The key results I will be using are:

For any finite $$\delta t > 0$$ and a standard Brownian motion $$X_t$$:

\begin{align*} \tag{1} \delta X_t := X(\delta t) \stackrel{d}{=}\sqrt{\delta t}X \end{align*}

\begin{align*} \tag{2} \mathbb{E}[\delta X^2] = \mathbb{E}[\delta t X^2]=\delta t \end{align*}

And as $$\delta t \to 0$$ we can argue that:

\begin{align*} \tag{3} V(\delta X^2) = V(\delta t X^2]=\delta t^2 V(X^2) \to 0 \end{align*}

(the last results is true because $$\delta t^2 \to 0$$ and $$V(X^2)$$ = 3 using Moment Generating Function of a Normal distribution)

Now evaluating the terms:

$$\delta S_1^2=(a_1\delta t + b_1 \delta X_1)^2=a_1^2\delta t^2+2a_1b_1\delta t \delta X_1+b_1^2\delta X_1^2$$

Using (1), (2) and (3) above, we can now argue that as $$\delta t \to 0$$:

• $$a_1^2\delta t^2 \to 0$$
• $$2a_1b_1\delta t \delta X_1 = 2a_1b_1\delta t \sqrt{\delta t} X_1 = 2a_1b_1\delta t^{\frac{3}{2}}X_1\to 0$$
• $$b_1^2\delta X_1^2 \to b_1^2 dt$$ (using the scaling property and computing: $$\mathbb{E}[b_1^2\delta X_1^2] = b_1^2\delta t\mathbb{E}[X_1^2] = b_1^2\delta t$$, whilst the variance converges to zero, i.e. $$V(\delta b_1^2\delta X_1^2) = b_1^2\delta t^2 \mathbb{E}[X_1^2] \to 0$$ using (3) above)

So using the above $$\delta S_1^2 \to b_1^2dt$$

Using the same machinery, we get that $$\delta S_2^2 \to b_2^2 dt$$. And we can use the same machinery to compute $$\delta S_1 \delta S_2$$:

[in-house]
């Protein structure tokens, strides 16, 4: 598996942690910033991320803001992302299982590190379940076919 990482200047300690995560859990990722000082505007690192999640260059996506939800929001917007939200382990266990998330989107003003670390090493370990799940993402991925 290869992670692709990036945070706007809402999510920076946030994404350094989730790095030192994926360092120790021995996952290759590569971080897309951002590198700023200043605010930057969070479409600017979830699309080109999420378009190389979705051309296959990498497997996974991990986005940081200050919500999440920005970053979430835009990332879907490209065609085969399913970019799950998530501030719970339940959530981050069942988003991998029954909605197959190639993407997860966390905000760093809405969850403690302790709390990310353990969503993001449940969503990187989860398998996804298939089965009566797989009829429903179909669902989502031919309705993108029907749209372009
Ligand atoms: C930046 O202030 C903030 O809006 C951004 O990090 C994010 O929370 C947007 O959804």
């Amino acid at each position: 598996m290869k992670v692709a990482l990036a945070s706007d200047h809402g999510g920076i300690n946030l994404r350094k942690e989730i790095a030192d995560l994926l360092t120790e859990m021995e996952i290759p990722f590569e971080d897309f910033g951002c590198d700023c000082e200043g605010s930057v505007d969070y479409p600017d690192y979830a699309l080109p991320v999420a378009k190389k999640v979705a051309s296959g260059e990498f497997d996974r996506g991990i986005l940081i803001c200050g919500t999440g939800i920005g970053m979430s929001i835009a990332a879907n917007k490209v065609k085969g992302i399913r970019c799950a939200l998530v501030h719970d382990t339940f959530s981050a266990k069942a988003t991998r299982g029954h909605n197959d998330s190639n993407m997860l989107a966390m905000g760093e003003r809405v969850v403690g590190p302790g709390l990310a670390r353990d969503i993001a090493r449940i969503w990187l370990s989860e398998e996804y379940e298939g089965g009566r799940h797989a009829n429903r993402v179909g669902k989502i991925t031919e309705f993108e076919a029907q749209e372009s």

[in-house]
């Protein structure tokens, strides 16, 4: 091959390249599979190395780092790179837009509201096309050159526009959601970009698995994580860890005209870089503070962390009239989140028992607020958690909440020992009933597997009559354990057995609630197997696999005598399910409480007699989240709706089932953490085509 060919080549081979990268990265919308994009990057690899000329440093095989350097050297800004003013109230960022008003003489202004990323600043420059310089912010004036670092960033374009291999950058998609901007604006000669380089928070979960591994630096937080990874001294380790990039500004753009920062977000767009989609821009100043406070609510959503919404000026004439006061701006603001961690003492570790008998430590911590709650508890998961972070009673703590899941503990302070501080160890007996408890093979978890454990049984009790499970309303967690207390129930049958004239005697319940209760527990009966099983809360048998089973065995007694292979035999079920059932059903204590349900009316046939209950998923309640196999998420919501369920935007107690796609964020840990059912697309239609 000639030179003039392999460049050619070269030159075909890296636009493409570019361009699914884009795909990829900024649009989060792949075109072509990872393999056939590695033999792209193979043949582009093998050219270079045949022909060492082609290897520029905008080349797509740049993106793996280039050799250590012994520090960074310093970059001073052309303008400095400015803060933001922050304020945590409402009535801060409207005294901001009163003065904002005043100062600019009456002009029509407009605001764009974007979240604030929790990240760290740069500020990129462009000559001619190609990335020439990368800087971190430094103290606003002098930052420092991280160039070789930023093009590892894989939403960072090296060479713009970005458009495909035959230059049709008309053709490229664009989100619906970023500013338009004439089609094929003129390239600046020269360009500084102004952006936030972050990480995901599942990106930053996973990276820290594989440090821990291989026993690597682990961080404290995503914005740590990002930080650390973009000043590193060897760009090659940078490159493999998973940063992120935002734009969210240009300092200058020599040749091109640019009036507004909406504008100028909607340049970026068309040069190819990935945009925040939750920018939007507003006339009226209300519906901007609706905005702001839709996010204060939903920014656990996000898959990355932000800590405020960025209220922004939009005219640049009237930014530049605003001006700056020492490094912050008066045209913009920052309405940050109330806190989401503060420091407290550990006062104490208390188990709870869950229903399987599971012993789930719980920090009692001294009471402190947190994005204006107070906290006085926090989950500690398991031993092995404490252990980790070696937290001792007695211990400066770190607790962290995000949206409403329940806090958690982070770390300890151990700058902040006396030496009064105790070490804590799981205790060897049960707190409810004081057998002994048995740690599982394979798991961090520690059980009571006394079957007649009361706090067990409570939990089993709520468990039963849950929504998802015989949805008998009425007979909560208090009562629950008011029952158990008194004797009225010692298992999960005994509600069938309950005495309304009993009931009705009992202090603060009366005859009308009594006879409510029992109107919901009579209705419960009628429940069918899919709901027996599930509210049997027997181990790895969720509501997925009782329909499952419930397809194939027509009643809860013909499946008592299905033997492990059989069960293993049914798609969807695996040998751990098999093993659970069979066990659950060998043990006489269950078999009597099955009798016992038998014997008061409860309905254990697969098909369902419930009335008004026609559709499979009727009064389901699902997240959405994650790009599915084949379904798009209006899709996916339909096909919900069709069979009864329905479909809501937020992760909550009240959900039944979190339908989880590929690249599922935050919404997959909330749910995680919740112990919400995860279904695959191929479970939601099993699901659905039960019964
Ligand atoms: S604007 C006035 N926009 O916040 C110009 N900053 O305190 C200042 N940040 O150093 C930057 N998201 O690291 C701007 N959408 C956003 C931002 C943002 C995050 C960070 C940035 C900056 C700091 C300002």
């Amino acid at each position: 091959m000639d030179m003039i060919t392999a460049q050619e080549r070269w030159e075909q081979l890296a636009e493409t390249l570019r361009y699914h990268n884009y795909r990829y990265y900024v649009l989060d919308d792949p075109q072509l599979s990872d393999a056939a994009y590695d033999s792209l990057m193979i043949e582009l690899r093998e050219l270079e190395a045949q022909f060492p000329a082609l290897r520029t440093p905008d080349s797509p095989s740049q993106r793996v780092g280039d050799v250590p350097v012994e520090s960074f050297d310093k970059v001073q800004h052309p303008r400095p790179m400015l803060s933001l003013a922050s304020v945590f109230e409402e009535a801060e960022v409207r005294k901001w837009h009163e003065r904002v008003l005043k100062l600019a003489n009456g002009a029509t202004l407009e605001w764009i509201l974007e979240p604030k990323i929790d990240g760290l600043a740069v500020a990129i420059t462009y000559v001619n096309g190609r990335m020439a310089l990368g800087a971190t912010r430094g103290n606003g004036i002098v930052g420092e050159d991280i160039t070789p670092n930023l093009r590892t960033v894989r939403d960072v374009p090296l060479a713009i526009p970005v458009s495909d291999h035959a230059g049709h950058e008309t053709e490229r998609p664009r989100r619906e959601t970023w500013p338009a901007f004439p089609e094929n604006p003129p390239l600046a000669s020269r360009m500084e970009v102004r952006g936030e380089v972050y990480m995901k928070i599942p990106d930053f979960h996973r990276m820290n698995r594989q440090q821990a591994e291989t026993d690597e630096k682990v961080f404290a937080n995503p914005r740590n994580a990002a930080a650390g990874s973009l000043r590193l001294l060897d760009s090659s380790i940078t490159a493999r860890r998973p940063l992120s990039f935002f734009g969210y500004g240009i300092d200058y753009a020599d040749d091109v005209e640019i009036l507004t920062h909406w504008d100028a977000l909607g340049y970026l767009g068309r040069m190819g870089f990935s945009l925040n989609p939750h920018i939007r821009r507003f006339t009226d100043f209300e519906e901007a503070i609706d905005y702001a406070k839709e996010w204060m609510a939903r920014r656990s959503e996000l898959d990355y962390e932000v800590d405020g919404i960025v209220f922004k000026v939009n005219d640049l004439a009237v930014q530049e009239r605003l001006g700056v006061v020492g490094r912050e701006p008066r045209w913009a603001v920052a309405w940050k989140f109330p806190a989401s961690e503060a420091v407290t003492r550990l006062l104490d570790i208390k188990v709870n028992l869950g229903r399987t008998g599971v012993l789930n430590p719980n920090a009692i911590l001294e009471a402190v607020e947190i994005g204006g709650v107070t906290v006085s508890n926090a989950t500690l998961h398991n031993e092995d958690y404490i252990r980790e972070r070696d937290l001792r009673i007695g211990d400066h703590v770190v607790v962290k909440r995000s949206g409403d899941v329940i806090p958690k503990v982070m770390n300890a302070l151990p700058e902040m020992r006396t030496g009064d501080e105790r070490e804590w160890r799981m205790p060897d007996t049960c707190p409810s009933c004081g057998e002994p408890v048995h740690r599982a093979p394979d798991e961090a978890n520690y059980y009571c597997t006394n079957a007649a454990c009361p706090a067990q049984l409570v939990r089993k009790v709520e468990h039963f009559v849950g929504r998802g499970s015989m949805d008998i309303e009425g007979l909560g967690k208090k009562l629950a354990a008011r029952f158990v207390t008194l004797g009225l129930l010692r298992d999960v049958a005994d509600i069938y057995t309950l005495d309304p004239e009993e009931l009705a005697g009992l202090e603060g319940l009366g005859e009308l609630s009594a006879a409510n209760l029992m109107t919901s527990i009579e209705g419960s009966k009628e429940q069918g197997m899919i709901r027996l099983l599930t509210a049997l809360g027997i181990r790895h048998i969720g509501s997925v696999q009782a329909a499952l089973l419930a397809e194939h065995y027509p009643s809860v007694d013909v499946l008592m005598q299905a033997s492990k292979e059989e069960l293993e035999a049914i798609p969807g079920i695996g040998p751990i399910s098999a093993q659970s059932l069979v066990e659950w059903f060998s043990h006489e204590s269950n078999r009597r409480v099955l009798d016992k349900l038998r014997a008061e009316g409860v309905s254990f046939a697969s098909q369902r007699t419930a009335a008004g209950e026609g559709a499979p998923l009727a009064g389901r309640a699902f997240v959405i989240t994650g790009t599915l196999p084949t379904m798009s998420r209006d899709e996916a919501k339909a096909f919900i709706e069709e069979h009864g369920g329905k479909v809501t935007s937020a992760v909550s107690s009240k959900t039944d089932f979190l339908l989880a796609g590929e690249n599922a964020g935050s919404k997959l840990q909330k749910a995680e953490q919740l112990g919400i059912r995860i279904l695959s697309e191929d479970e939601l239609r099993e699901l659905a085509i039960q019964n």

$$\delta S_1 \delta S_2 = a_1a_2 \delta t^2 + a_1b_2 \delta t \delta X_1+b_1a_2 \delta t \delta X_1+ b_1 b_2 \delta X_1 \delta X_2$$

Using the results already shown, everything goes to zero except for the last term:

$$b_1b_2\delta X_1 \delta X_2= b_1b_2 X_1(\delta t) X_2 (\delta t) = b_1b_2 \sqrt{\delta}X_1(1) \sqrt{\delta} X_2 (1) = b1b2 \delta t X_1X_2$$

We know that the variances are (by definition of Brownian motion) $$V(X_1(t))=\mathbb{E}[X_1(t)^2]= t$$ and $$V(X_2(t))=\mathbb{E}[X_1(t)^2]= t$$ and the correlation between $$X_1(t)$$ and $$X_2(t)$$ is $$\rho$$, which means that:

$$Cov(X_1(t), X_2(t))=\rho \sqrt{V(X_1)V(X_2)}= \rho t$$

We also know that:

$$Cov(X_1(t), X_2(t)) = \mathbb{E}[X_1(t) X_2(t)]-\mathbb{E}[X_1(t)]\mathbb{E}[X_1(t)] = \mathbb{E}[X_1(t) X_2(t)]=t\mathbb{E}[X_1 X_2]$$

Using the last two equations, we can say that:

$$\mathbb{E}[X_1 X_2]=\rho$$

Therefore, the expected value of the cross term $$\delta S_1 \delta S_2$$ is $$b_1b_2\delta t \rho$$ which goes to $$b_1b_2 \rho dt$$ as $$\delta t \to 0$$. The variance of this term goes to $$0$$ (using $$V( b1b2 \delta t X_1X_2)=b_1^2b_2^2\delta t^2 V(X_1X_1)$$ which goes to zero due to $$\delta t^2 \to 0$$), so this term converges to $$b_1b_2 \rho dt$$.

So the formula is (after grouping all terms):

$$dV =\left( \frac{\partial V}{\partial t} + \frac{\partial V}{\partial S_1}a_1+ \frac{\partial V}{\partial S_2}a_2+\frac{1}{2} \frac{\partial^2 V}{\partial S_1^2}b_1^2+\frac{\partial^2 V}{\partial S_1\partial S_2}\rho b_1b_2+\frac{1}{2} \frac{\partial^2 V}{\partial S_2^2}b_2^2\right) dt + b_1\frac{\partial V}{\partial S_1}dX_1 +b_2\frac{\partial V}{\partial S_2}dX_2$$